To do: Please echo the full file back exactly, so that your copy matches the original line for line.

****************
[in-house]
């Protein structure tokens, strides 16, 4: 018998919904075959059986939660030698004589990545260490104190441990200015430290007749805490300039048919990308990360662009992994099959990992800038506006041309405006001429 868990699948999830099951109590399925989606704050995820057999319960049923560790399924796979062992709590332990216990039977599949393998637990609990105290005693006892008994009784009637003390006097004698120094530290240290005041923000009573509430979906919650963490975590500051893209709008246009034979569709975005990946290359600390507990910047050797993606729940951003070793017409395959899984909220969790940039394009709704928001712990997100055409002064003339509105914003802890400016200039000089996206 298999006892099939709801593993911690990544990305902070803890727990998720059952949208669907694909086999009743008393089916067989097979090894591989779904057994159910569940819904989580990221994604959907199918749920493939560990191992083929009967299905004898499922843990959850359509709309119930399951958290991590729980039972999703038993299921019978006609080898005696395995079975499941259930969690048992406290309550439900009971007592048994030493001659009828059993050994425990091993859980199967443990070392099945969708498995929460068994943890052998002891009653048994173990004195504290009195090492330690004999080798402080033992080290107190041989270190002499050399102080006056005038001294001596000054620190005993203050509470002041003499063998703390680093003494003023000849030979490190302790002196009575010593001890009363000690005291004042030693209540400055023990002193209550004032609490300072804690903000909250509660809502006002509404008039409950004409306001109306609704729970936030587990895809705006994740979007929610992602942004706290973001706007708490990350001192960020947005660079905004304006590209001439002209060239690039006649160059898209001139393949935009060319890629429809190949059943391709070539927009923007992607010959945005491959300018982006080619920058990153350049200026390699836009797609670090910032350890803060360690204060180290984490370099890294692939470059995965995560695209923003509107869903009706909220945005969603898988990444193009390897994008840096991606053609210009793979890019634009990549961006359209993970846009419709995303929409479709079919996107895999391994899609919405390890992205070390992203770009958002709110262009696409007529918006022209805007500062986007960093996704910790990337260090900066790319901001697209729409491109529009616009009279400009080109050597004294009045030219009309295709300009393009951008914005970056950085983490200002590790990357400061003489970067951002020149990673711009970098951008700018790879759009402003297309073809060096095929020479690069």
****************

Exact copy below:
[in-house]
């Protein structure tokens, strides 16, 4: 018998919904075959059986939660030698004589990545260490104190441990200015430290007749805490300039048919990308990360662009992994099959990992800038506006041309405006001429 868990699948999830099951109590399925989606704050995820057999319960049923560790399924796979062992709590332990216990039977599949393998637990609990105290005693006892008994009784009637003390006097004698120094530290240290005041923000009573509430979906919650963490975590500051893209709008246009034979569709975005990946290359600390507990910047050797993606729940951003070793017409395959899984909220969790940039394009709704928001712990997100055409002064003339509105914003802890400016200039000089996206 298999006892099939709801593993911690990544990305902070803890727990998720059952949208669907694909086999009743008393089916067989097979090894591989779904057994159910569940819904989580990221994604959907199918749920493939560990191992083929009967299905004898499922843990959850359509709309119930399951958290991590729980039972999703038993299921019978006609080898005696395995079975499941259930969690048992406290309550439900009971007592048994030493001659009828059993050994425990091993859980199967443990070392099945969708498995929460068994943890052998002891009653048994173990004195504290009195090492330690004999080798402080033992080290107190041989270190002499050399102080006056005038001294001596000054620190005993203050509470002041003499063998703390680093003494003023000849030979490190302790002196009575010593001890009363000690005291004042030693209540400055023990002193209550004032609490300072804690903000909250509660809502006002509404008039409950004409306001109306609704729970936030587990895809705006994740979007929610992602942004706290973001706007708490990350001192960020947005660079905004304006590209001439002209060239690039006649160059898209001139393949935009060319890629429809190949059943391709070539927009923007992607010959945005491959300018982006080619920058990153350049200026390699836009797609670090910032350890803060360690204060180290984490370099890294692939470059995965995560695209923003509107869903009706909220945005969603898988990444193009390897994008840096991606053609210009793979890019634009990549961006359209993970846009419709995303929409479709079919996107895999391994899609919405390890992205070390992203770009958002709110262009696409007529918006022209805007500062986007960093996704910790990337260090900066790319901001697209729409491109529009616009009279400009080109050597004294009045030219009309295709300009393009951008914005970056950085983490200002590790990357400061003489970067951002020149990673711009970098951008700018790879759009402003297309073809060096095929020479690069």